COHEN: You know, you can by washing your hands a lot. I've been told on cruise ships there's a lot of these hand sanitizer stations, you know, where you can clean up your hands. That's, you know, really one of the few ways. I mean, of course, basic hygiene. You know, after using the bath room, washing your hands before eating, all of that. But really hand washing is the big way.

BALDWIN: And now they come home Wednesday feeling ill, back to work.

COHEN: Right. Not all of them. And you hope -- we were told that the illnesses are decreasing.

BALDWIN: OK.

COHEN: The number are decreasing. So that's a good thing. So maybe we've seen the worst of it. I'm sure there are many passengers on that ship right now saying, please, don't let me get sick in the next few days.

BALDWIN: Feel for them. Elizabeth Cohen, thank you very much.

COHEN: Thanks.

BALDWIN: We'll be watching that over the next two days there.

Also, after suffering the worst week in 18 months, the Dow pretty flat today here as we're looking at the numbers on Wall Street. Investors, they're waiting for earnings from Apple, which are expected today after the closing bell.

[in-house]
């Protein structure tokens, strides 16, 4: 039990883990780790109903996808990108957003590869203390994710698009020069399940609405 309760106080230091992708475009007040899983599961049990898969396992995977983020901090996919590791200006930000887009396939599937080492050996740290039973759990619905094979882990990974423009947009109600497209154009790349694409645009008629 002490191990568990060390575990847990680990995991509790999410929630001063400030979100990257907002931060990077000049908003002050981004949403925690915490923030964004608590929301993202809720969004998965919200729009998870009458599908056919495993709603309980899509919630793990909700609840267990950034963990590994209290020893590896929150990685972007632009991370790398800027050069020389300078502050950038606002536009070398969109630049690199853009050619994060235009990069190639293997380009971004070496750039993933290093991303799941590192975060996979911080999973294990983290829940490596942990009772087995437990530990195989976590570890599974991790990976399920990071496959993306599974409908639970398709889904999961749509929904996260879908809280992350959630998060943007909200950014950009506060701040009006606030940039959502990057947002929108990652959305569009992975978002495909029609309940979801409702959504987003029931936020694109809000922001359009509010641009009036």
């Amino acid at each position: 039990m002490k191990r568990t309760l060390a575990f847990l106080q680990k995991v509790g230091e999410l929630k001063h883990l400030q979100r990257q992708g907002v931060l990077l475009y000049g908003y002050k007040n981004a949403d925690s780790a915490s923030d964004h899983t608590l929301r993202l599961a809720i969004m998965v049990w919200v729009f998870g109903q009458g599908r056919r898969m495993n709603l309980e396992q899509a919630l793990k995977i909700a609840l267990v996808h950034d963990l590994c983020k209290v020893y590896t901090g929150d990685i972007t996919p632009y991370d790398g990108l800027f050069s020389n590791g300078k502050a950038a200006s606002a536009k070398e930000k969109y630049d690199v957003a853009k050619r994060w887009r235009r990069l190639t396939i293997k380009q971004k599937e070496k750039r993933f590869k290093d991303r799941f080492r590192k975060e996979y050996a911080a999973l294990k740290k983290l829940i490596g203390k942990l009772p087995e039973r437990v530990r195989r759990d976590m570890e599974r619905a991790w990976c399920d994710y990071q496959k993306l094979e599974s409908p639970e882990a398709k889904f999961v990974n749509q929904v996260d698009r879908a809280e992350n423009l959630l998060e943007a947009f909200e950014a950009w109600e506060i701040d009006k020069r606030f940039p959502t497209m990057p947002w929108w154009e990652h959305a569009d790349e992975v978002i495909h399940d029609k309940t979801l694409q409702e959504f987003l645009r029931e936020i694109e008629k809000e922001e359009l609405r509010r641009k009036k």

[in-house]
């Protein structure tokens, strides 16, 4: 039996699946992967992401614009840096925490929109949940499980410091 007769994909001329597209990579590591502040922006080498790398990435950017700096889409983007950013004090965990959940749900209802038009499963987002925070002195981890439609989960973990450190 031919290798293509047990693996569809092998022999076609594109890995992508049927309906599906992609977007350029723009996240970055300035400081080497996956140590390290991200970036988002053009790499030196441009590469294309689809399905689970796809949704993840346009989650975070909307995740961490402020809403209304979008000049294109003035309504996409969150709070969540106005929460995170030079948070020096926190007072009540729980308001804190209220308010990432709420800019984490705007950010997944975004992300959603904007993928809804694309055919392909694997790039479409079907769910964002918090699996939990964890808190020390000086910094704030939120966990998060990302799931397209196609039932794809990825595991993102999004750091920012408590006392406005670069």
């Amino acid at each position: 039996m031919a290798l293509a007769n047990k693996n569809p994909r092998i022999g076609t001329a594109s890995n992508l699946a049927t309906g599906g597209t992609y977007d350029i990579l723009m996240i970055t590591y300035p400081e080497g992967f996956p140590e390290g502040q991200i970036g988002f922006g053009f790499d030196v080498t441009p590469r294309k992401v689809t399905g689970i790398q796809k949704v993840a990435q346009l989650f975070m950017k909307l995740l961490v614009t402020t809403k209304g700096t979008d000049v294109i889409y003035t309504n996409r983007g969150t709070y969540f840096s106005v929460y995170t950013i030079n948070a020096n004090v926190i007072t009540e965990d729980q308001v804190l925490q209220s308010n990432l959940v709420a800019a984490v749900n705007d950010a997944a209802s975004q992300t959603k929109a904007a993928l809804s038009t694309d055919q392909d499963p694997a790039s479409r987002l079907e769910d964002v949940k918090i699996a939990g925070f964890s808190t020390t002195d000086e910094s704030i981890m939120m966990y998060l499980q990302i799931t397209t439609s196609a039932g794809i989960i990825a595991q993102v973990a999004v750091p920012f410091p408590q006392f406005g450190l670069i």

And we turn now to the congressman who went missing, or did he? Representatives Steve Stockman of Texas has missed a lot of votes this year and reports indicate he actually hasn't been seen in weeks, at home or in Washington, D.C. But he has just resurfaced and he's blasting reports that he's been missing in action.

Brian Todd, let me bring you in, because, you know, it's not often you hear about a congressman disappearing. We're used to seeing them, you know, run towards the cameras. So what's happening here?

BRIAN TODD, CNN CORRESPONDENT: It's been a big mystery for two weeks, Brooke. Congressman Stockman's office, you mentioned, just issued a press release a short time ago essentially saying that he was testing the media to see if they noticed what was going on. In that press release it says the congressman returned today from a 10-day official congressional visit to Egypt, Israel and Russia, which it says he took with State Department officials. The press release says Stockman was with the media and conducted press conferences with State Department officials in every city he visited.